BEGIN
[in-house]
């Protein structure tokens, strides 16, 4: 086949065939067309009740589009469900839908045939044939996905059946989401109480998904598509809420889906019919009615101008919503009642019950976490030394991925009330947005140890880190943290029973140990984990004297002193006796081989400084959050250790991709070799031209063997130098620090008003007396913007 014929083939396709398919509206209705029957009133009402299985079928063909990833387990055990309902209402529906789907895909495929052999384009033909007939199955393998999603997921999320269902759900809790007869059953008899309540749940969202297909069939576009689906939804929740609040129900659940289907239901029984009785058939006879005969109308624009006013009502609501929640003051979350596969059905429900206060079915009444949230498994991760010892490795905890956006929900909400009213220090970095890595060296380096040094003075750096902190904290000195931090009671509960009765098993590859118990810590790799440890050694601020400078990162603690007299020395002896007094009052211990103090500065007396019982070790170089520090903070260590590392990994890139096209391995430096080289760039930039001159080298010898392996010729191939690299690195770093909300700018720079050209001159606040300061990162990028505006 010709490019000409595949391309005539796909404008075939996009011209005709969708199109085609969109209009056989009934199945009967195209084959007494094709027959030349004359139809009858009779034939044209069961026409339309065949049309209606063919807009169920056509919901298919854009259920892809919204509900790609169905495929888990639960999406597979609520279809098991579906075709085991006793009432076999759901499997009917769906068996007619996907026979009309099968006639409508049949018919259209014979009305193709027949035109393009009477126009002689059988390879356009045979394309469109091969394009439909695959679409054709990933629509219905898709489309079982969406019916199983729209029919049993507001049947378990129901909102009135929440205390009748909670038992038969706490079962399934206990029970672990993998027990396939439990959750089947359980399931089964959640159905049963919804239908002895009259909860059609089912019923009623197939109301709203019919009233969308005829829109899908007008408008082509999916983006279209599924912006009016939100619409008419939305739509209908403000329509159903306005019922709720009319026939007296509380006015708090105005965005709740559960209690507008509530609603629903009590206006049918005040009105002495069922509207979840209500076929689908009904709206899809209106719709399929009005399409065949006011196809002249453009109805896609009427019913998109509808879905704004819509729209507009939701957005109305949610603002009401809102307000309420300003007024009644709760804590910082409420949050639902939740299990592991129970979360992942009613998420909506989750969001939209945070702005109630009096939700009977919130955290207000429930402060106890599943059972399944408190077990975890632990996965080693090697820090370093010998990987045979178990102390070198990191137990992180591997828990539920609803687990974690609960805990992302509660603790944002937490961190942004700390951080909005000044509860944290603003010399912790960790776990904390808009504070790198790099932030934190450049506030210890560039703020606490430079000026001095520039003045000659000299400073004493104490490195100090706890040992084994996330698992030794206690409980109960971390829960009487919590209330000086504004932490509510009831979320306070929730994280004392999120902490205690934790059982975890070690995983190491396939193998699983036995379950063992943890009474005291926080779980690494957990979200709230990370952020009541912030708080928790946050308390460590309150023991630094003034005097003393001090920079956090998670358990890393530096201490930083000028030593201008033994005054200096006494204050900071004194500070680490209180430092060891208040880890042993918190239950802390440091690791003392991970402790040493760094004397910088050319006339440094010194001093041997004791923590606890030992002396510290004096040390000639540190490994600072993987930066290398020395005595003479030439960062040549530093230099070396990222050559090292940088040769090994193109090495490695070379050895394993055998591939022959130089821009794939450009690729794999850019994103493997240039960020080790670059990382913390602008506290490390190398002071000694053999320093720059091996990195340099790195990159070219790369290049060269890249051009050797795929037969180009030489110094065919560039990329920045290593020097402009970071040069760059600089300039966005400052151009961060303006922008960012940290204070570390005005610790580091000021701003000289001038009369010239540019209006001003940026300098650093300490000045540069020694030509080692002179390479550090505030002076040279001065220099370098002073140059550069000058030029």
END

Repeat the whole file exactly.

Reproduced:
[in-house]
């Protein structure tokens, strides 16, 4: 086949065939067309009740589009469900839908045939044939996905059946989401109480998904598509809420889906019919009615101008919503009642019950976490030394991925009330947005140890880190943290029973140990984990004297002193006796081989400084959050250790991709070799031209063997130098620090008003007396913007 014929083939396709398919509206209705029957009133009402299985079928063909990833387990055990309902209402529906789907895909495929052999384009033909007939199955393998999603997921999320269902759900809790007869059953008899309540749940969202297909069939576009689906939804929740609040129900659940289907239901029984009785058939006879005969109308624009006013009502609501929640003051979350596969059905429900206060079915009444949230498994991760010892490795905890956006929900909400009213220090970095890595060296380096040094003075750096902190904290000195931090009671509960009765098993590859118990810590790799440890050694601020400078990162603690007299020395002896007094009052211990103090500065007396019982070790170089520090903070260590590392990994890139096209391995430096080289760039930039001159080298010898392996010729191939690299690195770093909300700018720079050209001159606040300061990162990028505006 010709490019000409595949391309005539796909404008075939996009011209005709969708199109085609969109209009056989009934199945009967195209084959007494094709027959030349004359139809009858009779034939044209069961026409339309065949049309209606063919807009169920056509919901298919854009259920892809919204509900790609169905495929888990639960999406597979609520279809098991579906075709085991006793009432076999759901499997009917769906068996007619996907026979009309099968006639409508049949018919259209014979009305193709027949035109393009009477126009002689059988390879356009045979394309469109091969394009439909695959679409054709990933629509219905898709489309079982969406019916199983729209029919049993507001049947378990129901909102009135929440205390009748909670038992038969706490079962399934206990029970672990993998027990396939439990959750089947359980399931089964959640159905049963919804239908002895009259909860059609089912019923009623197939109301709203019919009233969308005829829109899908007008408008082509999916983006279209599924912006009016939100619409008419939305739509209908403000329509159903306005019922709720009319026939007296509380006015708090105005965005709740559960209690507008509530609603629903009590206006049918005040009105002495069922509207979840209500076929689908009904709206899809209106719709399929009005399409065949006011196809002249453009109805896609009427019913998109509808879905704004819509729209507009939701957005109305949610603002009401809102307000309420300003007024009644709760804590910082409420949050639902939740299990592991129970979360992942009613998420909506989750969001939209945070702005109630009096939700009977919130955290207000429930402060106890599943059972399944408190077990975890632990996965080693090697820090370093010998990987045979178990102390070198990191137990992180591997828990539920609803687990974690609960805990992302509660603790944002937490961190942004700390951080909005000044509860944290603003010399912790960790776990904390808009504070790198790099932030934190450049506030210890560039703020606490430079000026001095520039003045000659000299400073004493104490490195100090706890040992084994996330698992030794206690409980109960971390829960009487919590209330000086504004932490509510009831979320306070929730994280004392999120902490205690934790059982975890070690995983190491396939193998699983036995379950063992943890009474005291926080779980690494957990979200709230990370952020009541912030708080928790946050308390460590309150023991630094003034005097003393001090920079956090998670358990890393530096201490930083000028030593201008033994005054200096006494204050900071004194500070680490209180430092060891208040880890042993918190239950802390440091690791003392991970402790040493760094004397910088050319006339440094010194001093041997004791923590606890030992002396510290004096040390000639540190490994600072993987930066290398020395005595003479030439960062040549530093230099070396990222050559090292940088040769090994193109090495490695070379050895394993055998591939022959130089821009794939450009690729794999850019994103493997240039960020080790670059990382913390602008506290490390190398002071000694053999320093720059091996990195340099790195990159070219790369290049060269890249051009050797795929037969180009030489110094065919560039990329920045290593020097402009970071040069760059600089300039966005400052151009961060303006922008960012940290204070570390005005610790580091000021701003000289001038009369010239540019209006001003940026300098650093300490000045540069020694030509080692002179390479550090505030002076040279001065220099370098002073140059550069000058030029």